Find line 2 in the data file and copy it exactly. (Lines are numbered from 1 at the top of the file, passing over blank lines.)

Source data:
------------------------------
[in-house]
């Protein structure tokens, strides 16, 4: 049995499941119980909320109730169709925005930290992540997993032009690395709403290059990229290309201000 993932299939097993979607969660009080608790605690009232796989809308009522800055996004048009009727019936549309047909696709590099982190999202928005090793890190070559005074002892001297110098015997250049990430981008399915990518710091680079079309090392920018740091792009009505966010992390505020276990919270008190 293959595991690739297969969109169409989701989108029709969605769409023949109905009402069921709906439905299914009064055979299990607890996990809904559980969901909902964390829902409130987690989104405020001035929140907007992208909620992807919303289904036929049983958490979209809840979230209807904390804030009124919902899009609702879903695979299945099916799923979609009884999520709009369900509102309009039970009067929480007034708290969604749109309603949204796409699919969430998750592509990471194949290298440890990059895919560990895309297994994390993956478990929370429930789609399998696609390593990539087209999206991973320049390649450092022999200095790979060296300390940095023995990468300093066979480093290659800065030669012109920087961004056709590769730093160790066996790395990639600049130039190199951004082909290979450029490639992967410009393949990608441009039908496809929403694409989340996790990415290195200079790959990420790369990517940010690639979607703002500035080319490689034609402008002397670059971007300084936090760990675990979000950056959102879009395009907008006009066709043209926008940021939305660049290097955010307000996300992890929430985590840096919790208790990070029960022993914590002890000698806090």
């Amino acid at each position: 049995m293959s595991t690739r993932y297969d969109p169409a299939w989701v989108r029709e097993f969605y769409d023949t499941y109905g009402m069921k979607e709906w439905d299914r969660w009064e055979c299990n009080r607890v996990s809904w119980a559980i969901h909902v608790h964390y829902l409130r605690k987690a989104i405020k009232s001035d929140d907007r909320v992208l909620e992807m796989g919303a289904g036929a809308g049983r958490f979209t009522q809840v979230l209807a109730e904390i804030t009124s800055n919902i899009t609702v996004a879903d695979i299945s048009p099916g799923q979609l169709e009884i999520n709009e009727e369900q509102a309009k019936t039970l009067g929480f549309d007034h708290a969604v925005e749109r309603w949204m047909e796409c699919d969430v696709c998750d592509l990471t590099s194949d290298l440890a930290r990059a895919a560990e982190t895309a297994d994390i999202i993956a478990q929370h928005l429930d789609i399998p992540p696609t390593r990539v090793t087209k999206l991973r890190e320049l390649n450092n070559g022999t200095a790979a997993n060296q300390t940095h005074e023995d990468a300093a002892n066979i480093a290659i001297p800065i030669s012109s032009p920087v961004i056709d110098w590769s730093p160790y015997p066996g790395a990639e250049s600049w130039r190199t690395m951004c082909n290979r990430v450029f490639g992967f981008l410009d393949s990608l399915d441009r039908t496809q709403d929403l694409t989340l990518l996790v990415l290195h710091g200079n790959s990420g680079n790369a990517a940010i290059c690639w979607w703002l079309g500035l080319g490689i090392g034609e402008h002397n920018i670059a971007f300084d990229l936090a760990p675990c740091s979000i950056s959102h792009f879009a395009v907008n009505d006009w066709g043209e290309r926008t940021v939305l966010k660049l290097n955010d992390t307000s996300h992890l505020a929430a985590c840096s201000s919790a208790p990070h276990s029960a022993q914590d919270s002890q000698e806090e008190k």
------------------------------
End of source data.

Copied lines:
């Protein structure tokens, strides 16, 4: 049995499941119980909320109730169709925005930290992540997993032009690395709403290059990229290309201000 993932299939097993979607969660009080608790605690009232796989809308009522800055996004048009009727019936549309047909696709590099982190999202928005090793890190070559005074002892001297110098015997250049990430981008399915990518710091680079079309090392920018740091792009009505966010992390505020276990919270008190 293959595991690739297969969109169409989701989108029709969605769409023949109905009402069921709906439905299914009064055979299990607890996990809904559980969901909902964390829902409130987690989104405020001035929140907007992208909620992807919303289904036929049983958490979209809840979230209807904390804030009124919902899009609702879903695979299945099916799923979609009884999520709009369900509102309009039970009067929480007034708290969604749109309603949204796409699919969430998750592509990471194949290298440890990059895919560990895309297994994390993956478990929370429930789609399998696609390593990539087209999206991973320049390649450092022999200095790979060296300390940095023995990468300093066979480093290659800065030669012109920087961004056709590769730093160790066996790395990639600049130039190199951004082909290979450029490639992967410009393949990608441009039908496809929403694409989340996790990415290195200079790959990420790369990517940010690639979607703002500035080319490689034609402008002397670059971007300084936090760990675990979000950056959102879009395009907008006009066709043209926008940021939305660049290097955010307000996300992890929430985590840096919790208790990070029960022993914590002890000698806090």